Also of concern to Begunto are economic indicators that show the cost of living in Japan has been rising for a couple of years.
The current round of strikes are not unprecedented for Begunto. In 2005, members took industrial action over a variety of grievances: In July 2004, the union Web site called members to action over management’s alleged practice of assessing teachers negatively on their performance evaluation when students requested a different teacher; in October 2004, the issue was “the incredible shrinking teachers’ room.” Other issues included a teacher’s dismissal with just two hours notice; mysterious video cameras that some feared were for monitoring teachers; and the issue that sparked action this year — Benesse profits.
According to Campbell, the strike in 2005 forced management into paying the performance increase for that year, which they had originally frozen. Teachers received the pay increase for 2005 retroactively as a lump sum in January 2006. However, they didn’t win across-the-board base-up pay increases or bonuses — issues Begunto is still fighting for today.
The union claims it is working for improved conditions for all Berlitz employees, including secretaries and non-teaching staff, but not everyone is enthralled with their tactics. One teacher, for example, posted a three-page anonymous statement on the union’s board at Berlitz — a violation of an agreement between Berlitz and Begunto — laying into the union.
“Striking may be effective for Workers, but it is not effective for Professionals because the most immediate effect is Customer dissatisfaction,” the mini-manifesto read. “Customers simply find another professional to perform the required service.”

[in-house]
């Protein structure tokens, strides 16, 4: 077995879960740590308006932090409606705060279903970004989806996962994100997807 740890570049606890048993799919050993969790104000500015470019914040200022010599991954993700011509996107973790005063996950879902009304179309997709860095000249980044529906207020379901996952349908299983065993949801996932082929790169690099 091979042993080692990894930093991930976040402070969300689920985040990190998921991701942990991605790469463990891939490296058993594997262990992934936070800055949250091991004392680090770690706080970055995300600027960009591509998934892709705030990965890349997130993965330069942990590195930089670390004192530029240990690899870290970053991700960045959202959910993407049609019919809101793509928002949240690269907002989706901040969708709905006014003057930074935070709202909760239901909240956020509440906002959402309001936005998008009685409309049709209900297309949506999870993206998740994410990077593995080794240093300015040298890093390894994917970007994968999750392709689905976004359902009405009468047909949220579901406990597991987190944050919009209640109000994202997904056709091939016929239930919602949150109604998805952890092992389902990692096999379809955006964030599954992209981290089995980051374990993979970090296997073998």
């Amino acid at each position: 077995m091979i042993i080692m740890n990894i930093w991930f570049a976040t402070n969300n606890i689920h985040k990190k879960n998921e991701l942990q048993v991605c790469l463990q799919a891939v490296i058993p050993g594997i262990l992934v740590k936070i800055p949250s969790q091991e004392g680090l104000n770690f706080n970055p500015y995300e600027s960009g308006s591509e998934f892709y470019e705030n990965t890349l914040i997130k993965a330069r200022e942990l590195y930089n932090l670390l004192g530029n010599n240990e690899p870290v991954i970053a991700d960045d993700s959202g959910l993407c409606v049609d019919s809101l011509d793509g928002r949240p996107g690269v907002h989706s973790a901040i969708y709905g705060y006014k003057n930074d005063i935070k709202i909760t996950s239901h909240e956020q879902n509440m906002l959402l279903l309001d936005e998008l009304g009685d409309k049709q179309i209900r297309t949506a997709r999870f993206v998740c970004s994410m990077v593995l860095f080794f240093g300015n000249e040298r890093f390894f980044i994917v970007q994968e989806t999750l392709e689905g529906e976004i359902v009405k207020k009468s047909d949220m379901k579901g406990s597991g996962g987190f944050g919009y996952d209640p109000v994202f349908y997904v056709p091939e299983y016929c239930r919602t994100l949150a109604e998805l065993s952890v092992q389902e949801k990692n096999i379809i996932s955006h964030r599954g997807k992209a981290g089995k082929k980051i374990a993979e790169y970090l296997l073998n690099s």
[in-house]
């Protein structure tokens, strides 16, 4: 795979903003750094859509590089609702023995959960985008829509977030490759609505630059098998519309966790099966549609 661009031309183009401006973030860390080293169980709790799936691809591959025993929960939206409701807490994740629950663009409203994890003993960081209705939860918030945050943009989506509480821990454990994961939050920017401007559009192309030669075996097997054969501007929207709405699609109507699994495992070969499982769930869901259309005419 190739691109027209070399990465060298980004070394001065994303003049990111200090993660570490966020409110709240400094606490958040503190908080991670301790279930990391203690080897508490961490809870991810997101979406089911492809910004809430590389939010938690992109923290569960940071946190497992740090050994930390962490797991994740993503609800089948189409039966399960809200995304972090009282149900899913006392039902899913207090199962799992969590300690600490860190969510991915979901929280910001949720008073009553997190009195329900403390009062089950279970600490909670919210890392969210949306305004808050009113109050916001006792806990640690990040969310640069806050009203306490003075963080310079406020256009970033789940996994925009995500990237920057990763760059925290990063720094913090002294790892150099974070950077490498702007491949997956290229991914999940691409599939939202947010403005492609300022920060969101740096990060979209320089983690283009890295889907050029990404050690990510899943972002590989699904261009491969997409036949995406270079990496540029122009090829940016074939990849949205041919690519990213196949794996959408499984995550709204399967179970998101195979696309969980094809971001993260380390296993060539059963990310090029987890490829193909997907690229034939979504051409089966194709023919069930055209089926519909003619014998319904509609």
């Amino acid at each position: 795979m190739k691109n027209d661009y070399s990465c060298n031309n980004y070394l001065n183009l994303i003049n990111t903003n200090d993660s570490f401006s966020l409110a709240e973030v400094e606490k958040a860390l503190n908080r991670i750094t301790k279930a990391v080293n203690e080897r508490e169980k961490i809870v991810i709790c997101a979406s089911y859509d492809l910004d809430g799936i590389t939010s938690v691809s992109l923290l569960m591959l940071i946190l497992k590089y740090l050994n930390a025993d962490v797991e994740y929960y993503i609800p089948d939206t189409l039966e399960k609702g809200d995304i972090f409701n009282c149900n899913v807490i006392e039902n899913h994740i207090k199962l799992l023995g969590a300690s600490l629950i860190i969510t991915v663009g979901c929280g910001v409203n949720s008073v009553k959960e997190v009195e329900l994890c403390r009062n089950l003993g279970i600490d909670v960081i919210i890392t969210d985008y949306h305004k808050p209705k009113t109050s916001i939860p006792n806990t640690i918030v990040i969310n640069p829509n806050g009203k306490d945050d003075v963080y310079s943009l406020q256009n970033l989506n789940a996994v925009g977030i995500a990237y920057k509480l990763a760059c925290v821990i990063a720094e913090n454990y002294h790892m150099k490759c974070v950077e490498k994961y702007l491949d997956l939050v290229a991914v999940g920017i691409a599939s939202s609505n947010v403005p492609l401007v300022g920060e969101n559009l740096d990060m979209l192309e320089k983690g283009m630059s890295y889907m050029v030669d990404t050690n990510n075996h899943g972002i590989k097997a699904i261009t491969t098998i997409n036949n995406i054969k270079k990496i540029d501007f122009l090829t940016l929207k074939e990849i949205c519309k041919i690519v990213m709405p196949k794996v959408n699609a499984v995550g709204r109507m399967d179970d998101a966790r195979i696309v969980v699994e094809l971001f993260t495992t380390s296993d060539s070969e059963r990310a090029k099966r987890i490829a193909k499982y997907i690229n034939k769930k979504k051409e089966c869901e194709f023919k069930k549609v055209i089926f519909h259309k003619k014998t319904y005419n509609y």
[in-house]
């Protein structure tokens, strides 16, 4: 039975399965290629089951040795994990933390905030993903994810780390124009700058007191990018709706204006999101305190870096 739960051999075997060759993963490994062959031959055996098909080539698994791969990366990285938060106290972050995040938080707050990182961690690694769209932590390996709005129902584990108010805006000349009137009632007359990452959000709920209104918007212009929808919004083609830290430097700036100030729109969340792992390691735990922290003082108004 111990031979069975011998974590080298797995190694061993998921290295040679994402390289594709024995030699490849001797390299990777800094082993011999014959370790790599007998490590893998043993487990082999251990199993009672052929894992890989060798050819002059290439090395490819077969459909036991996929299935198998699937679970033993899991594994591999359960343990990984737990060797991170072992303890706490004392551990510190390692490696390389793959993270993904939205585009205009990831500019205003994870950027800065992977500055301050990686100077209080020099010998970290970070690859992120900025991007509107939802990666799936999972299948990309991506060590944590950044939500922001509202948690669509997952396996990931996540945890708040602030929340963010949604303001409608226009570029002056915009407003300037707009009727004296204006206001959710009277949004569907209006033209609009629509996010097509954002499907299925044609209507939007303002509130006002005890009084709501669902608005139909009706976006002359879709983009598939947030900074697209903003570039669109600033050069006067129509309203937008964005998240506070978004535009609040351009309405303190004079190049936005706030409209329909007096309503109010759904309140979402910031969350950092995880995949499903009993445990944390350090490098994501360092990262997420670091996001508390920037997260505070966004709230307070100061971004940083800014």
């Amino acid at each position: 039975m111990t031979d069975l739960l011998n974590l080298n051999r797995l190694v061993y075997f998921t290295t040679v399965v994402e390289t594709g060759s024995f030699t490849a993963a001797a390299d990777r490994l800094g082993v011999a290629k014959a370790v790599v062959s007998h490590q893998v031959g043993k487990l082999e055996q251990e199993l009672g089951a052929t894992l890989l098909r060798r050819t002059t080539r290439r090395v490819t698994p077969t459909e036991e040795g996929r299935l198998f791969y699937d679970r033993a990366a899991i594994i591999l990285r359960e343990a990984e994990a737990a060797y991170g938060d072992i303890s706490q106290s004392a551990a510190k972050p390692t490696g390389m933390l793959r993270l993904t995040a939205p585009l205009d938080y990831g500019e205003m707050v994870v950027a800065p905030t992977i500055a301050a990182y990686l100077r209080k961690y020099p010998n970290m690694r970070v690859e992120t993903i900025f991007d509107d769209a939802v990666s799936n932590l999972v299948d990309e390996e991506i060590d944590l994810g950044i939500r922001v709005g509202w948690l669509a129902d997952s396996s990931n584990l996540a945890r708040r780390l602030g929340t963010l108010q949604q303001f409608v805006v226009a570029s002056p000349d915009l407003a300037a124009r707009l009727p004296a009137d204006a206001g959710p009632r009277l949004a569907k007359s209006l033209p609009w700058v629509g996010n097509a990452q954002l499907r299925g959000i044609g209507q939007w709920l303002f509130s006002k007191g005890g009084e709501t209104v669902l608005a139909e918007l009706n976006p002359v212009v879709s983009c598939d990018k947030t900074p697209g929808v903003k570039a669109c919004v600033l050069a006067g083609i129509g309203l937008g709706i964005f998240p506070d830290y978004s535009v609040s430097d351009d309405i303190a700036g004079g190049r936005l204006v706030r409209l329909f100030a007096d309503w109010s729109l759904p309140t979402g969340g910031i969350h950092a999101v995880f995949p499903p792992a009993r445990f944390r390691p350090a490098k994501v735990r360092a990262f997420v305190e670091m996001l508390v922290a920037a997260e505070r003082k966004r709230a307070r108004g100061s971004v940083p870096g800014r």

The teacher went on to note that “Benesse saved Berlitz from almost certain failure. Begunto seems strangely silent on this issue.”
Baca, however, points to a lack of transparency on the matter.
“Berlitz management will not tell us how much has been paid back (of the amount lent to reportedly bail out the company). Basically they are using the usual selective information-distribution policy to support their position, and denial and ignorance when information may be detrimental to them.”
Baca goes on to note that with students paying ¥6,000 or more per lesson, “The profit margin is unreal.” He calculates Berlitz’s labor costs at 25 percent, “extremely low for a service industry.”
Michael Mullen, HR Manager at Berlitz Japan, declined to respond to any of the questions raised in regard to this article.
As the time of writing, at least 55 teachers have conducted “spot strikes” at at least 16 Berlitz schools, most of these in greater Tokyo. Begunto says it is encouraged by the response: Some French and Spanish teachers have walked out, and several more teachers have joined the union. That adds up to teachers walking out of 275 lessons in the greater Tokyo area, at large schools in Ikebukuro and Akasaka as well as suburban locations such as Seijo Gakuen, Atsugi and Kashiwa.
Louis Carlet, Deputy Secretary General of the National Union of General Workers (Nambu), Begunto’s parent union, writes that Berlitz has been forced to “spend massive amounts of money and resources sending ‘shadows’ to cover the classes of potential strikers with strikebreakers.”
He refers to “caffeine cowboys,” managers that sit at coffee shops near schools, poised to rush over and cover classes for striking teachers. Despite these measures, many classes have been canceled, causing more lost revenue.
After Begunto members explained the stakes to covering teachers, some showed solidarity and stopped covering. Others continue to cover the stricken classes, which led some Begunto members to post a controversial poster on school bulletin boards quoting American author Jack London’s definition of a scab.
“After God had finished the rattlesnake, the toad, the vampire,” the poster reads, “He had some awful substance left with which He made a scab.”
When the eikaiwa giant Nova crashed in the fall of 2007, many pundits saw it as part of an overall decline of working conditions for eikaiwa teachers — “a significant and continuing downturn in wages across the whole eikaiwa industry,” according to Peter Sidell and Graeme Jarvie (Zeit Gist, Oct. 30).
“The reality is we are part-time workers brought in and treated like migrant workers,” rues Baca. “We provide a skill- and education-based service but are not treated as such. The government sees this — hence the (humanities and international services) visas — but the industry fails to in order to make profits at the teachers’ and students’ expense.”
Begunto teachers, convinced that Berlitz and its parent company are enjoying significant profits, are determined to reverse that trend.